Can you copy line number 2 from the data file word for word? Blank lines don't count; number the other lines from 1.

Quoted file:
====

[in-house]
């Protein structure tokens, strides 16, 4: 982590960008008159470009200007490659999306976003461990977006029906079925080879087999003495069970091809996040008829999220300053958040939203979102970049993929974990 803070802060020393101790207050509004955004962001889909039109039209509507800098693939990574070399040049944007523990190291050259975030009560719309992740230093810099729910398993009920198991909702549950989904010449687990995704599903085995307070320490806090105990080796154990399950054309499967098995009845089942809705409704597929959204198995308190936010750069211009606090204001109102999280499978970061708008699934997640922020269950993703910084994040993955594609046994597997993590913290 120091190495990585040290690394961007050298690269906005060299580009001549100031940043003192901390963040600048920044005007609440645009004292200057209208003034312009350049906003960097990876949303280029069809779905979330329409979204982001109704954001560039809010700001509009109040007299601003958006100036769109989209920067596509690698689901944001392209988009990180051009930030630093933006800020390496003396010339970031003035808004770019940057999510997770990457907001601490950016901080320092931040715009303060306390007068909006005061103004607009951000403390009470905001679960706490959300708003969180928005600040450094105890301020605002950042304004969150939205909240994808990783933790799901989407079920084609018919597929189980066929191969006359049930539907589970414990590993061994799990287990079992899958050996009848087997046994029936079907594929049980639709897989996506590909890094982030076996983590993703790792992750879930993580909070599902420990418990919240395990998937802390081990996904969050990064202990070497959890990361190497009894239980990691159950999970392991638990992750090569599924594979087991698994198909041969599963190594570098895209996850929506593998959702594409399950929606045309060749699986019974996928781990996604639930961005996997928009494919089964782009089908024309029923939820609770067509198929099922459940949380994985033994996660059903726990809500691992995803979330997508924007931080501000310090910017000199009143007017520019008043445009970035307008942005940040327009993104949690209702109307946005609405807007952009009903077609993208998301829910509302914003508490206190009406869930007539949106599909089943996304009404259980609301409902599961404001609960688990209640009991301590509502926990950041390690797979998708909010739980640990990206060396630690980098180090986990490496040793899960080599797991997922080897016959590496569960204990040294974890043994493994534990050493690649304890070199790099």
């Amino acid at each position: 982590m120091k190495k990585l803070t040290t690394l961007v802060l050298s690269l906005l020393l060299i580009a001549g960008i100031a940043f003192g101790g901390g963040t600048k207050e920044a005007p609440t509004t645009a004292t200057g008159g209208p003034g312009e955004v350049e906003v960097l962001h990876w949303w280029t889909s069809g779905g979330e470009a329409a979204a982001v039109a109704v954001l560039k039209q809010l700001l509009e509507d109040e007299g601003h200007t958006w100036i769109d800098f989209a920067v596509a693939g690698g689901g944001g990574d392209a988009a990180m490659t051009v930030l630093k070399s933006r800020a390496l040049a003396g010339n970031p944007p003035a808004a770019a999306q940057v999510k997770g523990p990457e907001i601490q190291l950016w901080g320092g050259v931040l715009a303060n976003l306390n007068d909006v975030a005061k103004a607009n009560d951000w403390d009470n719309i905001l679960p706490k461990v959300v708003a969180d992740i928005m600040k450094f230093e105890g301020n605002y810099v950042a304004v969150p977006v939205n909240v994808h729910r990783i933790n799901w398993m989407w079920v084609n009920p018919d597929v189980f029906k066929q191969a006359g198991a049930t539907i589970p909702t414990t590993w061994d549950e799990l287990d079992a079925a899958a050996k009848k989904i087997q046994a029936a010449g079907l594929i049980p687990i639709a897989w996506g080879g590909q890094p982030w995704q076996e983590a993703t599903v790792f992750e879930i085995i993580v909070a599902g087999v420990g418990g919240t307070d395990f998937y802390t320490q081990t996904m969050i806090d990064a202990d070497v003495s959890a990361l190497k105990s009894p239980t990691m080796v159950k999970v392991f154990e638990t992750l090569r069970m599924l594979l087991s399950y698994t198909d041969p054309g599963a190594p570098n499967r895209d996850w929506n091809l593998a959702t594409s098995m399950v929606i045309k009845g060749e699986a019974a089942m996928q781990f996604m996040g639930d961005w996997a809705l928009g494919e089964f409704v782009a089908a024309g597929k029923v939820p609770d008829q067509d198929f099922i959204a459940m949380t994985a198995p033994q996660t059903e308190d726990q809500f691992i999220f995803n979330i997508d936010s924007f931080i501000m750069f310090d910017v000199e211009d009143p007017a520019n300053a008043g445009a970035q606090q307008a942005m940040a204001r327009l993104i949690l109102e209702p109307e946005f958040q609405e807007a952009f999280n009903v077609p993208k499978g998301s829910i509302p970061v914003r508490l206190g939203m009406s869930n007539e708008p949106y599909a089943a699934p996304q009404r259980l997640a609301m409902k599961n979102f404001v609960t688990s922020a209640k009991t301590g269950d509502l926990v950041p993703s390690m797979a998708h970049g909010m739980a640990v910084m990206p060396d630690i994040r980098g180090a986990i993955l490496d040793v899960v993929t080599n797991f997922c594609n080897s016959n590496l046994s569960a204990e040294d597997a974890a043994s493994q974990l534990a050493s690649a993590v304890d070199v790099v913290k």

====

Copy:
């Protein structure tokens, strides 16, 4: 982590960008008159470009200007490659999306976003461990977006029906079925080879087999003495069970091809996040008829999220300053958040939203979102970049993929974990 803070802060020393101790207050509004955004962001889909039109039209509507800098693939990574070399040049944007523990190291050259975030009560719309992740230093810099729910398993009920198991909702549950989904010449687990995704599903085995307070320490806090105990080796154990399950054309499967098995009845089942809705409704597929959204198995308190936010750069211009606090204001109102999280499978970061708008699934997640922020269950993703910084994040993955594609046994597997993590913290 120091190495990585040290690394961007050298690269906005060299580009001549100031940043003192901390963040600048920044005007609440645009004292200057209208003034312009350049906003960097990876949303280029069809779905979330329409979204982001109704954001560039809010700001509009109040007299601003958006100036769109989209920067596509690698689901944001392209988009990180051009930030630093933006800020390496003396010339970031003035808004770019940057999510997770990457907001601490950016901080320092931040715009303060306390007068909006005061103004607009951000403390009470905001679960706490959300708003969180928005600040450094105890301020605002950042304004969150939205909240994808990783933790799901989407079920084609018919597929189980066929191969006359049930539907589970414990590993061994799990287990079992899958050996009848087997046994029936079907594929049980639709897989996506590909890094982030076996983590993703790792992750879930993580909070599902420990418990919240395990998937802390081990996904969050990064202990070497959890990361190497009894239980990691159950999970392991638990992750090569599924594979087991698994198909041969599963190594570098895209996850929506593998959702594409399950929606045309060749699986019974996928781990996604639930961005996997928009494919089964782009089908024309029923939820609770067509198929099922459940949380994985033994996660059903726990809500691992995803979330997508924007931080501000310090910017000199009143007017520019008043445009970035307008942005940040327009993104949690209702109307946005609405807007952009009903077609993208998301829910509302914003508490206190009406869930007539949106599909089943996304009404259980609301409902599961404001609960688990209640009991301590509502926990950041390690797979998708909010739980640990990206060396630690980098180090986990490496040793899960080599797991997922080897016959590496569960204990040294974890043994493994534990050493690649304890070199790099």